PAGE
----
Brand Learning

In this post, for The Economist Group Lean Back blog, Rich Bryson argues that marketing departments need to organise themselves differently to deliver the customer experience.
When a Chief Brand Officer is elected to take over the helm at the world’s biggest fast-food chain, you have to acknowledge that a leadership tipping point has been reached.
These are challenging and interesting times to be in Marketing. The twin forces of technology and a more empowered consumer are making it increasingly necessary for Marketers to lead in a complex and dynamic environment.
An article caught my eye recently, lamenting the high number of marketers in the APAC region who were on the move, looking for new opportunities.
Every so often a capability brief comes along with challenges so high, it sets my senses tingling. I know it’s an opportunity to do something  big .
It’s the time of year when many start considering their organisation’s 2015 capability programmes and setting budgets.
The first step in strong sales and marketing partnerships is understanding what each other are talking about.
When has a week gone by for you when you haven’t shopped on line for a brand? For most of us in our team at least, shopping online or using mobile during the shopping experience has become a habit.
Unprecedented changes in the retail and customer landscapes are creating big challenges for Sales teams.
It’s obvious to us that the best route to sustained growth is by motivating more customers to spend more with your company.
Our instincts are key to survival but as we explore in this blog post, we don’t believe they are enough for us to thrive in such rapidly and dramatically changing digital times.
We all know that the impact of digital technologies has changed businesses profoundly. It has created an exciting time for leaders who can create new operating models, strategies and approaches.
Earlier in this series we introduced our point of view on how organisations need to evolve their communications capabilities to deliver growth through a meaningful, mutually beneficial customer experience and 4 key principles for customer engagement: It must be mutually beneficial The customer needs to have a key role Content is the cornerstone; essential in driving the customer experience and for the health of the brand Ongoing measurement and optimisation is critical In this final instalment, we will look at the role of content and how to continually measure and evolve your customer engagement.
In the first of this three-part series, we introduced our point of view on how organisations need to evolve their communications and capabilities to deliver growth through a meaningful customer experience, and 4 key principles for customer engagement: It must be mutually beneficial The customer needs to have a key role (whether the end-user, shopper, expert, distributor etc: i.e.
I’m a fan of travelling in style, so the concept of ‘matching luggage’ appealed when marketers first responded to channel proliferation with a drive to integrate their communications by using the same look and feel.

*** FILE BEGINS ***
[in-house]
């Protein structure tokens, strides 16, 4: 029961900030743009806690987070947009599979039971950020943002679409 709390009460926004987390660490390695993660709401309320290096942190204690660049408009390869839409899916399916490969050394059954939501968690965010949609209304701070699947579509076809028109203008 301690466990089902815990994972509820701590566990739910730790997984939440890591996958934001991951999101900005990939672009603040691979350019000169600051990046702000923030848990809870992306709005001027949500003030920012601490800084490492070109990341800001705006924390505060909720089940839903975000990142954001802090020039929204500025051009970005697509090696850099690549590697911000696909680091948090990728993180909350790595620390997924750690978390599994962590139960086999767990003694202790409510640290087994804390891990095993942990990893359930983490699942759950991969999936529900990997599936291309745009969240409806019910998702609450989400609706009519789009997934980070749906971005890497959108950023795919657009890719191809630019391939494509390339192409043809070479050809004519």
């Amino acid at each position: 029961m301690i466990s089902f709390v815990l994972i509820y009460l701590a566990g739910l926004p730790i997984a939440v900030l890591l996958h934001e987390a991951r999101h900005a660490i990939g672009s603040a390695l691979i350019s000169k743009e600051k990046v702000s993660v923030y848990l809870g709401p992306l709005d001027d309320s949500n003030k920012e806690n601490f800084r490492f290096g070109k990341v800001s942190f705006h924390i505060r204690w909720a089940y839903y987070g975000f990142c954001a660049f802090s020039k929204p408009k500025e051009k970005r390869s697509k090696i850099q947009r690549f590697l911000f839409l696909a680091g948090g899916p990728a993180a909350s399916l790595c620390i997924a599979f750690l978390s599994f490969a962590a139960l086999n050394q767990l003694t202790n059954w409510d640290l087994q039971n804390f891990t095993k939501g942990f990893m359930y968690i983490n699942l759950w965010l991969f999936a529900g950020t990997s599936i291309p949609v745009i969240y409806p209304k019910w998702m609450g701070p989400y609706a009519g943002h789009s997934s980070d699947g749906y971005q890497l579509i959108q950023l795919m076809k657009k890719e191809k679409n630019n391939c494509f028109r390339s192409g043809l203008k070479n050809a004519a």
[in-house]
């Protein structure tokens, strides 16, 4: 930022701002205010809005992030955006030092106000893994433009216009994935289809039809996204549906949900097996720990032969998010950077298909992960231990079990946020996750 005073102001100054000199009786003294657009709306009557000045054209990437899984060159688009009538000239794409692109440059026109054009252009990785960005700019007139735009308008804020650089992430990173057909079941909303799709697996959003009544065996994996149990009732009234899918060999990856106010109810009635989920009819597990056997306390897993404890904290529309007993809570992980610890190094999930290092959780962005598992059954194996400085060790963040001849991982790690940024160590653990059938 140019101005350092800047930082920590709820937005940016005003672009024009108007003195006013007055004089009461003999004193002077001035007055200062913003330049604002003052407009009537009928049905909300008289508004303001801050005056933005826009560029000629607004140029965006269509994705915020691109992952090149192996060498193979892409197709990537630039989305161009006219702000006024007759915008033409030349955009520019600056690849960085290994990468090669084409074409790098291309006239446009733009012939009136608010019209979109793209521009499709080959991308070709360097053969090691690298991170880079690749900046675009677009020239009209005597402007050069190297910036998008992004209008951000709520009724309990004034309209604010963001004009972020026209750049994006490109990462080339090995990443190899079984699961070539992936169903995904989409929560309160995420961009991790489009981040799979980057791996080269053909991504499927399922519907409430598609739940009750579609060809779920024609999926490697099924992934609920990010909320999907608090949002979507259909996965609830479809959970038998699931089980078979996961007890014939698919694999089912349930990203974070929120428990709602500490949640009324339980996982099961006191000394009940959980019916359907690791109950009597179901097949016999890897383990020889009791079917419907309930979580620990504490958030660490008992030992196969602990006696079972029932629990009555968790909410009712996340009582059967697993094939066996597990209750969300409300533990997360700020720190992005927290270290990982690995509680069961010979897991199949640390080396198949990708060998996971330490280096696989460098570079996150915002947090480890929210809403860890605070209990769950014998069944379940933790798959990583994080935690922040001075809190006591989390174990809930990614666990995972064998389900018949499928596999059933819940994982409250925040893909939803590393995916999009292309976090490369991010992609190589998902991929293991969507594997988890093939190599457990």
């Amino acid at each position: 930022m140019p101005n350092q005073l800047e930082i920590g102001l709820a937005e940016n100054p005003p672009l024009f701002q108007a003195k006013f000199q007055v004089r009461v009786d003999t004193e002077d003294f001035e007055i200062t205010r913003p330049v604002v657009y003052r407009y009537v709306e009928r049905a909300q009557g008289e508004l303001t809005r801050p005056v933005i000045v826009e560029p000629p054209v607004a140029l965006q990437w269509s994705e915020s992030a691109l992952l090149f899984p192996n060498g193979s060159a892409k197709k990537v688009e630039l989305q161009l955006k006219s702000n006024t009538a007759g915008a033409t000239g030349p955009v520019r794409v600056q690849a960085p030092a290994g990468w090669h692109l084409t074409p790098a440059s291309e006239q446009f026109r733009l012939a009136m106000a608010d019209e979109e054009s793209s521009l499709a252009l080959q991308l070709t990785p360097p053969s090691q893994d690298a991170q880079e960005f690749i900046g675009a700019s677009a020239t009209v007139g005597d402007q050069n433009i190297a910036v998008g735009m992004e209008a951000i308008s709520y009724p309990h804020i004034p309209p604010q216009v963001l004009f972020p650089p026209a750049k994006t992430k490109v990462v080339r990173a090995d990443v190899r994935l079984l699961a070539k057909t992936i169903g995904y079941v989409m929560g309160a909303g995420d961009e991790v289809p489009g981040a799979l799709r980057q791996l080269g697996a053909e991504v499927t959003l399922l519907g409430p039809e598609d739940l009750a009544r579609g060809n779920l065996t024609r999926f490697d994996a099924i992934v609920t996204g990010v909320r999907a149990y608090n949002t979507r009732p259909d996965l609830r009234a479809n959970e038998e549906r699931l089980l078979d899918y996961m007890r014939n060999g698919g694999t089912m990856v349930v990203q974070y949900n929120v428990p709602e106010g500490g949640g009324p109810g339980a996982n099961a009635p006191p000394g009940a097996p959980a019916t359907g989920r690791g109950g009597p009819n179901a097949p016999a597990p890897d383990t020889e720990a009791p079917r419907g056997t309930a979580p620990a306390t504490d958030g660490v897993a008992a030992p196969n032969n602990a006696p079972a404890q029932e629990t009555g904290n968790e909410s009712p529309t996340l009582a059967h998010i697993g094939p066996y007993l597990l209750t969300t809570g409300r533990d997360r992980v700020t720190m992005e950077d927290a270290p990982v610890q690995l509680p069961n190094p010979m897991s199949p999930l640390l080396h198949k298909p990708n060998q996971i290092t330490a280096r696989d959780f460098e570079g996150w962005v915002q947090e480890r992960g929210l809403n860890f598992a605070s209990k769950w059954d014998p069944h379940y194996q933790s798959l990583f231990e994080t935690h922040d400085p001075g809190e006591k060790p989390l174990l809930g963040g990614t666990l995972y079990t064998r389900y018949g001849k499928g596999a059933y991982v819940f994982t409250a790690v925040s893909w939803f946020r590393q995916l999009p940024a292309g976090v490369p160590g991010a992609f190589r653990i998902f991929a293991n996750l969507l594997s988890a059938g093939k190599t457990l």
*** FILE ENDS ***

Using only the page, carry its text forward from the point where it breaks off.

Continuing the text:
Clients often come to us saying their innovation is not having the impact they want: they need more ideas, or fewer bigger ideas, or they need to get them out in to the marketplace much more quickly.
With the FIFA World Cup later this year and the Rio Olympics in 2016, the eyes of the world are on Brazil.
I recall talking to James Elias, Google’s Marketing Director, at last year’s about the unprecedented pace of change we are seeing in the world and the implications for organisations.
There's a new growth imperative shaping the future of marketing: but has anything really changed? A huge amount has been written about the changing business landscape, how as customers and consumers we are living in a new normal.
In our recent blog we looked at three critical capabilities businesses need to develop successful strategies and plans in today's dynamic environment: Know what you stand for Be adaptable Learn, learn and learn some more! The concept of adaptability and its impact on Marketing strategy and plans prompted some great conversations, so here we expand further on what it means.
In 2013 we asked if agility has killed strategy and planning, sharing our Top 10 Tips to keep Strategy & Planning approaches simple, flexible and focussed on outputs.
"What should my brand be doing in Digital?" It's the question I can almost guarantee to be asked in any Brand Learning digital programme that is run – regardless of client, industry or even location.
Another year is upon us! As we re-commit to a fresh list of resolutions and reflect on the year gone by, we can't help but notice the buzz hitting our newsfeeds on the 'hot topics' marketers need to embrace to stay at the top of their game this year.
There's a growing amount of attention being given to customer experience: the critical moments when your desired brand positioning is expressed in practice, across every touchpoint, every interaction and every step of the customer journey.
There was a time long ago when the job of a marketer was simpler. Skills were learned and honed on the path to marketing mastery.